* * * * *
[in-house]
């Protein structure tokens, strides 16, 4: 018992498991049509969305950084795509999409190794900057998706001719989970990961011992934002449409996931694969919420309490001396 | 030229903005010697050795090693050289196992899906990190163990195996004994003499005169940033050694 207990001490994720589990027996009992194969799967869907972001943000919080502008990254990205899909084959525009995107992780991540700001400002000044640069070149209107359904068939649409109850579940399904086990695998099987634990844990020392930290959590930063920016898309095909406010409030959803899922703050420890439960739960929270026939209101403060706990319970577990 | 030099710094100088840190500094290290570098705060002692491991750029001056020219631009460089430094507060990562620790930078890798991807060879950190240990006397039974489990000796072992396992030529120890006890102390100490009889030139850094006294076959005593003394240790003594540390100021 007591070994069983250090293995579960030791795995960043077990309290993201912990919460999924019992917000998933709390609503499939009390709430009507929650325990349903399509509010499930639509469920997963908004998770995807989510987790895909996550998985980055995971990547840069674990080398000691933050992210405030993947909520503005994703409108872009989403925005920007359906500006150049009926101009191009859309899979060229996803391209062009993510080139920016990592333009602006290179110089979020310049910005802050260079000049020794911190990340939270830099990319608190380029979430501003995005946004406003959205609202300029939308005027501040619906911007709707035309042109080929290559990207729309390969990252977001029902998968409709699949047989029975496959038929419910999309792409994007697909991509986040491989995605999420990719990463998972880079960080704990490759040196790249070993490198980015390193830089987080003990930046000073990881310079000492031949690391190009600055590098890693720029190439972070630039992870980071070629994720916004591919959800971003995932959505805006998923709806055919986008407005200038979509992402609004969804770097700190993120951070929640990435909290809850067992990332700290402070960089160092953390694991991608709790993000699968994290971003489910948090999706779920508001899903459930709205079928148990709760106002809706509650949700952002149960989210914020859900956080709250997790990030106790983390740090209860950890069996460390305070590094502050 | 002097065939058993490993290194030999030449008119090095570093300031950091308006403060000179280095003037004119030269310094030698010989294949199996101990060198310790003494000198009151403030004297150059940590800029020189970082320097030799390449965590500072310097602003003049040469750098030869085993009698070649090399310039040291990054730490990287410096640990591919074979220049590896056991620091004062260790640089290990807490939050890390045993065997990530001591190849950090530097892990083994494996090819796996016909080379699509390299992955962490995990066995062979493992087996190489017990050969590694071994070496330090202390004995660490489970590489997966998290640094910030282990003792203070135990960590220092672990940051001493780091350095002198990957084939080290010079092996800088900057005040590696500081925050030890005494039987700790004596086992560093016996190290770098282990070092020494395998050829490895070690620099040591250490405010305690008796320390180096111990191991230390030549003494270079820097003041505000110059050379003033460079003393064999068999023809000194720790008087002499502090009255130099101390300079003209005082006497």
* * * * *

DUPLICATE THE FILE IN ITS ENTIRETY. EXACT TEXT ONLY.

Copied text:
[in-house]
């Protein structure tokens, strides 16, 4: 018992498991049509969305950084795509999409190794900057998706001719989970990961011992934002449409996931694969919420309490001396 | 030229903005010697050795090693050289196992899906990190163990195996004994003499005169940033050694 207990001490994720589990027996009992194969799967869907972001943000919080502008990254990205899909084959525009995107992780991540700001400002000044640069070149209107359904068939649409109850579940399904086990695998099987634990844990020392930290959590930063920016898309095909406010409030959803899922703050420890439960739960929270026939209101403060706990319970577990 | 030099710094100088840190500094290290570098705060002692491991750029001056020219631009460089430094507060990562620790930078890798991807060879950190240990006397039974489990000796072992396992030529120890006890102390100490009889030139850094006294076959005593003394240790003594540390100021 007591070994069983250090293995579960030791795995960043077990309290993201912990919460999924019992917000998933709390609503499939009390709430009507929650325990349903399509509010499930639509469920997963908004998770995807989510987790895909996550998985980055995971990547840069674990080398000691933050992210405030993947909520503005994703409108872009989403925005920007359906500006150049009926101009191009859309899979060229996803391209062009993510080139920016990592333009602006290179110089979020310049910005802050260079000049020794911190990340939270830099990319608190380029979430501003995005946004406003959205609202300029939308005027501040619906911007709707035309042109080929290559990207729309390969990252977001029902998968409709699949047989029975496959038929419910999309792409994007697909991509986040491989995605999420990719990463998972880079960080704990490759040196790249070993490198980015390193830089987080003990930046000073990881310079000492031949690391190009600055590098890693720029190439972070630039992870980071070629994720916004591919959800971003995932959505805006998923709806055919986008407005200038979509992402609004969804770097700190993120951070929640990435909290809850067992990332700290402070960089160092953390694991991608709790993000699968994290971003489910948090999706779920508001899903459930709205079928148990709760106002809706509650949700952002149960989210914020859900956080709250997790990030106790983390740090209860950890069996460390305070590094502050 | 002097065939058993490993290194030999030449008119090095570093300031950091308006403060000179280095003037004119030269310094030698010989294949199996101990060198310790003494000198009151403030004297150059940590800029020189970082320097030799390449965590500072310097602003003049040469750098030869085993009698070649090399310039040291990054730490990287410096640990591919074979220049590896056991620091004062260790640089290990807490939050890390045993065997990530001591190849950090530097892990083994494996090819796996016909080379699509390299992955962490995990066995062979493992087996190489017990050969590694071994070496330090202390004995660490489970590489997966998290640094910030282990003792203070135990960590220092672990940051001493780091350095002198990957084939080290010079092996800088900057005040590696500081925050030890005494039987700790004596086992560093016996190290770098282990070092020494395998050829490895070690620099040591250490405010305690008796320390180096111990191991230390030549003494270079820097003041505000110059050379003033460079003393064999068999023809000194720790008087002499502090009255130099101390300079003209005082006497």